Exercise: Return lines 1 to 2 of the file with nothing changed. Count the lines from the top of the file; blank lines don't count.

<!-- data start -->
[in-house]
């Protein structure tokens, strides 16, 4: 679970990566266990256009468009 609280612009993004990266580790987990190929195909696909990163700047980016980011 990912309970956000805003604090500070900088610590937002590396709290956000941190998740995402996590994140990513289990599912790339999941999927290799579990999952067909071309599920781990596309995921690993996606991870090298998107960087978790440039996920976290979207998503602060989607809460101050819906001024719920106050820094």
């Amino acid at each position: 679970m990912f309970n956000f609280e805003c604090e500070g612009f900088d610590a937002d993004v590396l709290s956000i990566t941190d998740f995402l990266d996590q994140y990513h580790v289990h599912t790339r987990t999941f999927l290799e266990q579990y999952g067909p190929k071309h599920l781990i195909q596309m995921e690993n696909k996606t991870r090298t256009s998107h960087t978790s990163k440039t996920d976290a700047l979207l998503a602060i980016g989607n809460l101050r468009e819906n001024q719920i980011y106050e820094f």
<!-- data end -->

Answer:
[in-house]
């Protein structure tokens, strides 16, 4: 679970990566266990256009468009 609280612009993004990266580790987990190929195909696909990163700047980016980011 990912309970956000805003604090500070900088610590937002590396709290956000941190998740995402996590994140990513289990599912790339999941999927290799579990999952067909071309599920781990596309995921690993996606991870090298998107960087978790440039996920976290979207998503602060989607809460101050819906001024719920106050820094």